pitching ninja

Major League Baseball is known to be stricter than most other leagues when it comes to spreading clips and gifs on social media, forbidding non-league or team accounts from reproducing and sharing any copyrighted content. But even given that reputation, it was a bit surprising this week to see the league apparently go after pitching coach Rob Friedman’s popular Twitter account Pitching Ninja, which shares gifs and videos of notable pitches from major-league games.

Almost as soon as Pitching Ninja’s Twitter account was suspended Monday, an army of baseball fans, writers, and even players expressed their frustration that the league has cracked down on an account that serves mostly to promote the sport. Here are just a few of the many, many angry tweets.

Pitching Ninja’s suspension seems to perfectly illustrate how a league’s efforts to control its intellectual property can undermine its hopes for pleasing old baseball fans and minting new ones. Whereas the NBA has created a thriving online culture by allowing social-media users to share videos as much as they wish to, MLB prevents fans from accessing clips from non-league sources, which limits how far great plays, bloopers and off-beat moments can spread. As writer Jonathan Bernhardt points out, the league chooses short-term corporate valuations over the stated long-term goal of “growing the game.”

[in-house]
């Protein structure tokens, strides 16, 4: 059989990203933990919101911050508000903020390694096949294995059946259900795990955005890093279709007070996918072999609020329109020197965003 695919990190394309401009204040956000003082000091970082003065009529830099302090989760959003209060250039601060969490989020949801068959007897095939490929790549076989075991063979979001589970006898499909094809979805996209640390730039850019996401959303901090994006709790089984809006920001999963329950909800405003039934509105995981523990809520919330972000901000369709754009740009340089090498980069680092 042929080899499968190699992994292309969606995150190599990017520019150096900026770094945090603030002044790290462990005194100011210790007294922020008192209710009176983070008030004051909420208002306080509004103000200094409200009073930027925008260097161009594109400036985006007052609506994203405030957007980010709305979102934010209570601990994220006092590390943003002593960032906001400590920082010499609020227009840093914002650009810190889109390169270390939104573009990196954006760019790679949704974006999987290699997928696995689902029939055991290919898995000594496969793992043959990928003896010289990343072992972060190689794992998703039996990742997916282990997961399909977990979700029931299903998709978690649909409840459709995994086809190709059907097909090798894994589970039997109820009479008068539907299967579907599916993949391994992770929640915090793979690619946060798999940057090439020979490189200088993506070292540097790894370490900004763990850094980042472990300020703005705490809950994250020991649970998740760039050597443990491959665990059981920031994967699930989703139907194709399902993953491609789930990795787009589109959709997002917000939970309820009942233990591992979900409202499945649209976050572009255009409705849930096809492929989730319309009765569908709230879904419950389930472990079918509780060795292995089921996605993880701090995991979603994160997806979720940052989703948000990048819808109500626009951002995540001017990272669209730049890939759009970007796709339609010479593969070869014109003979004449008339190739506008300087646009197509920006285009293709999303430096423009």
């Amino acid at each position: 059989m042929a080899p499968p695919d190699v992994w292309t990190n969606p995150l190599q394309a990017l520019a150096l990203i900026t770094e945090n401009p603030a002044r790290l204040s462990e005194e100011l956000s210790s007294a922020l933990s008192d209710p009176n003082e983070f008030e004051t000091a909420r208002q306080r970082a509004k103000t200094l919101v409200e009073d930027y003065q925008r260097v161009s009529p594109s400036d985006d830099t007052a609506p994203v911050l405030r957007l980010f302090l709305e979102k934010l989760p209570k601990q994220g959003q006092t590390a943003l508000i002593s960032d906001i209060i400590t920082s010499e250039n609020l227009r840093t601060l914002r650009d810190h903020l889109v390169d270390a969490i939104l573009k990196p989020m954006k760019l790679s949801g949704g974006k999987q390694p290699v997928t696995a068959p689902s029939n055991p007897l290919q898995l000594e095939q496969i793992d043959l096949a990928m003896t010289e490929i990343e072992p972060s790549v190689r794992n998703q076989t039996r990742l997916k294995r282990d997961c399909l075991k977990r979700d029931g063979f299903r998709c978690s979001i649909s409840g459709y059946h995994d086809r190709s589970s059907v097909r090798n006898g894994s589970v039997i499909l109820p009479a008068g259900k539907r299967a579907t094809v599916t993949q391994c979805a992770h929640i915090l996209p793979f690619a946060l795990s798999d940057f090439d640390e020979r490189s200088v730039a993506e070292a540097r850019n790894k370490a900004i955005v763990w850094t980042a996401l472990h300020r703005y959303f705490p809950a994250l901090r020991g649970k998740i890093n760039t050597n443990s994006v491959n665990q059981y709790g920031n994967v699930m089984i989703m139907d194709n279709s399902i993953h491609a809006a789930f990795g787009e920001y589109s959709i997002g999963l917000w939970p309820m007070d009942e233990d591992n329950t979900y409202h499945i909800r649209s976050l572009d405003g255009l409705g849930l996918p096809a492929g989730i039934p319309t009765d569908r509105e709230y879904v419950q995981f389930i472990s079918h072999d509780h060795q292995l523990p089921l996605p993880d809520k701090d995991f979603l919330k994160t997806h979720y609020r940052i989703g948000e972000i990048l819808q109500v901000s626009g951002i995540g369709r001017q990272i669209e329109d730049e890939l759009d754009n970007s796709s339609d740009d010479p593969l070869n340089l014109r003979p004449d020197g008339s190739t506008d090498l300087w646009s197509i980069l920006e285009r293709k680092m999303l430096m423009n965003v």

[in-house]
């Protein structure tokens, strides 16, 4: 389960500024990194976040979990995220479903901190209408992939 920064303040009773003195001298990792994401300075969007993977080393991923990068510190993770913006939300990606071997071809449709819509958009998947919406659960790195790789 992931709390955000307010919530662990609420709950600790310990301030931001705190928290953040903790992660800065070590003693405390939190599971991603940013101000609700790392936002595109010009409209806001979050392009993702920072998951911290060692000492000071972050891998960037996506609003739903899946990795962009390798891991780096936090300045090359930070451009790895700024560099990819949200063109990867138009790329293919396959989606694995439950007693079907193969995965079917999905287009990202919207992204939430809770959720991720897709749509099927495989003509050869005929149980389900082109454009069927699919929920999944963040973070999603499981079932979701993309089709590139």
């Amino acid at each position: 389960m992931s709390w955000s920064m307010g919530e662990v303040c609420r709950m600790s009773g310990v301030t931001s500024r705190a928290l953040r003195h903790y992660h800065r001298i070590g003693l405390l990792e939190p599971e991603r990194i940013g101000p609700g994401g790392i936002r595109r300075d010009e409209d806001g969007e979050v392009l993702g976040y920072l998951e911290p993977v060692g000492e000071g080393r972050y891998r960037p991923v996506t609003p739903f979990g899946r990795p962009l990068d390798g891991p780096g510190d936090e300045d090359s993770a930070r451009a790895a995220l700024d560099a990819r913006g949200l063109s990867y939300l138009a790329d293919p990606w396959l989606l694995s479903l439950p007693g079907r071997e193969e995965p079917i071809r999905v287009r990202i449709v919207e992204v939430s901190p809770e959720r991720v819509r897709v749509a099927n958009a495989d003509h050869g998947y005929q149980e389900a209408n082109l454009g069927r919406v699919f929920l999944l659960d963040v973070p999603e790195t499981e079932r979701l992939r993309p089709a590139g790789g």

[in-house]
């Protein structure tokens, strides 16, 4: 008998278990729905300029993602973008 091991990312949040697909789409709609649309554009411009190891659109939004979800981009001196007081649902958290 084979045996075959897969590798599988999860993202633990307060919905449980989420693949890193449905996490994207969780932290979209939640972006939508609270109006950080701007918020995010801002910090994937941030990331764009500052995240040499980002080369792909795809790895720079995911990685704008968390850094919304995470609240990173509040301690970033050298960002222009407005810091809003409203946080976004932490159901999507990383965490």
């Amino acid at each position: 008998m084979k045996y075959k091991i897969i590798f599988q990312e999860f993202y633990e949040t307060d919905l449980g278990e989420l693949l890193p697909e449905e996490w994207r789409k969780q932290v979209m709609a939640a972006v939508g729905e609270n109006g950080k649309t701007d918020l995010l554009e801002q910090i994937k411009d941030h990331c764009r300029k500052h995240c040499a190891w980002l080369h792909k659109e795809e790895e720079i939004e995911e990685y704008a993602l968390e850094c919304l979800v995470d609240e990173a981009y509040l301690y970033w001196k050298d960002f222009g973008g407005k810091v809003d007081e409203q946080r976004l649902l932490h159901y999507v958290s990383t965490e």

But MLB has had those restrictions in place for years. What caused the league and/or Twitter putting its foot down after years of Friedman posting gifs and video? Well, the suspension appears to have originated from a dispute with Barstool Sports personality Kevin Clancy (KFC Barstool). It’s tough to know exactly how the exchange went down, but from Clancy’s tweets, it seems that he posted a video that Friedman had created, Friedman got annoyed, Clancy got annoyed back, and Clancy’s followers wound up reporting Pitching Ninja.

And as baseball fans across the internet mourned Pitching Ninja’s suspension Monday and Tuesday, Clancy gloated.


And because life is secretly a giant Barstool-centered reality show, Clancy and Friedman will apparently appear Tuesday afternoon on Barstool Radio to tell their sides of the story.

Pitching Ninja will presumably be allowed back on Twitter at some point, but it’s entirely possible that Friedman will no longer feel free to post gifs and the account’s entire purpose will go away. That, of course, would be a sad loss for baseball fans and therefore, in a very real way, for MLB.

About Alex Putterman

Alex is a writer and editor for The Comeback and Awful Announcing. He has written for The Atlantic, VICE Sports, MLB.com, SI.com and more. He is a proud alum of Northwestern University and The Daily Northwestern. You can find him on Twitter @AlexPutterman.